built frames are installed they should be matched with the recommended door as the fire
resistance of one may depend on design features of the other. In special instances a purpose built
door may be installed in an existing frame, advice should be sought from the door manufacturer.

Whichever method is adopted the following guidance should be considered:

   •     Any gaps between the rear of the frame and the wall must be infilled with mineral wool,
         plaster or intumescent paste.
   •     When intumescent material on a frame faces the same on the door edge; they must be of
          the same type.
   •     Door frames will not be accepted if they are less than 30mm thick for FD30 doors and
          44mm thick (hardwood) for FD60 doors unless accompanied by a relevant test certificate.
   •     Steel door frames are subject to distortion when heated and will only be accepted if a
          relevant test certificate can be provided.

2.6.     Intumescent Materials:

Door edges are the part of a door-set most susceptible to penetration by fire. The pressure of a
developed fire, drives hot gases between the door and frame leading to loss of integrity.
Traditionally this weakness was countered using a large door-stop. But this method relied on a
very close fitting door with a gap of less than 3mm between door and frame. The modern solution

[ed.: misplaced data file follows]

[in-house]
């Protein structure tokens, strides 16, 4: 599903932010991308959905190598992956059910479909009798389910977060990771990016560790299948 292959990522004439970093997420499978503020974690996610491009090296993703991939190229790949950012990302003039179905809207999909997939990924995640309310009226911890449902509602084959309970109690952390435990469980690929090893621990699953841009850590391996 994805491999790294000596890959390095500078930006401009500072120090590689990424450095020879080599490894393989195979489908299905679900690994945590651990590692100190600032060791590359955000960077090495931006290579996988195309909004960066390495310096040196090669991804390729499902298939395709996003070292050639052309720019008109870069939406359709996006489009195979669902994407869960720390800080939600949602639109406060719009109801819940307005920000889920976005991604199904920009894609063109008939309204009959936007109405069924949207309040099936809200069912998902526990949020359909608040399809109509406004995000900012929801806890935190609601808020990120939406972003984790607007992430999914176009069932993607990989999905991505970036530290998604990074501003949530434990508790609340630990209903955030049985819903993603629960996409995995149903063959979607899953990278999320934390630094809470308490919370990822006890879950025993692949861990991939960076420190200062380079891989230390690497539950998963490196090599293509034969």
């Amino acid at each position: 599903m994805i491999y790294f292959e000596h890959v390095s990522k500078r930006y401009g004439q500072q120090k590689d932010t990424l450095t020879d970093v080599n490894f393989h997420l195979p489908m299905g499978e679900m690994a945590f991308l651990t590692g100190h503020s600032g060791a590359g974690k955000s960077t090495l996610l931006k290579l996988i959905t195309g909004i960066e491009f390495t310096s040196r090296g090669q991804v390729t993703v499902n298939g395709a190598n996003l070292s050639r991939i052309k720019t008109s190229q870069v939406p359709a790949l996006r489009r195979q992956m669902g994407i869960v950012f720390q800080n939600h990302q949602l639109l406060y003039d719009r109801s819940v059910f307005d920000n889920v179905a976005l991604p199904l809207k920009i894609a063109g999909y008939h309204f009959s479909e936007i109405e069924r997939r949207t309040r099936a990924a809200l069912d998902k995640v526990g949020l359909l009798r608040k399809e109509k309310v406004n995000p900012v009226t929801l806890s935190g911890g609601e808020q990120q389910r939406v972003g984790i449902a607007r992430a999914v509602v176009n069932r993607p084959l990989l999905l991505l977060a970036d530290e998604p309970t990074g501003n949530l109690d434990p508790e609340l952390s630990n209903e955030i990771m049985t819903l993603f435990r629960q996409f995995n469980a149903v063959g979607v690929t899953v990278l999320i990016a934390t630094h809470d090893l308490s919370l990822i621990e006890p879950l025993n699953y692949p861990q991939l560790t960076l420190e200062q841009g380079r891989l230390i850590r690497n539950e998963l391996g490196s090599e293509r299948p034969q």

to this problem relies on the use of intumescent materials applied or set into the edge of doors or
door frames opposite the door edge. Intumescent materials expand at around 100°C to several
times their original size and fill the gap between the door and the frame. An intumescent strip can
be fitted either in the frame or in the door edge itself and must follow the centre line of the door
edge; on no account must an intumescent strip be fitted to the door stop as the door will be forced
open when the strip expands.

Several points should be considered in their use:
   • They are applied along the top edge and sides, intumescent material is not required along
      the bottom edge.
   •     There are several types of intumescent material and it is important to use the correct type
          as specified by the manufacturer or the door-set.           The differing types are not
          interchangeable.
   •     Where a door is required to have intumescent strips and flexible seals this is best achieved
          by using a single strip combining both functions.
   •     On fire doors up to 30 minutes fire resistance, it is acceptable to interrupt the intumescent
         strip for hinges or latches.
   •     On fire doors exceeding 30 minutes fire resistance, where double intumescent strips are
          required, one of the strips must be continuous the other may be interrupted.
   •     The long standing requirement to provide oversize doorstops on fire doors is no longer
         applicable to doors with edges fitted with intumescent protection. A 12mm planted stop
         fixed with nails is acceptable in this case.
   •     Intumescent materials must not be reduced in size during installation by planing or sawing.
          In particular, installers should be aware that some are fitted beneath veneers or door trims.


__________________________________________________________________________________________________________
Date Last Amended: 15 Feb 07                                                                             4.
   Issued by the - Fire Officer, UCL, Estates & Facilities, Gower Street, London, WC1E 6BT - This guide is to be regarded as a general statement of
   requirements and is in addition to relevant British Standards or any other instructions received from the Local Fire or Building Control Authorities.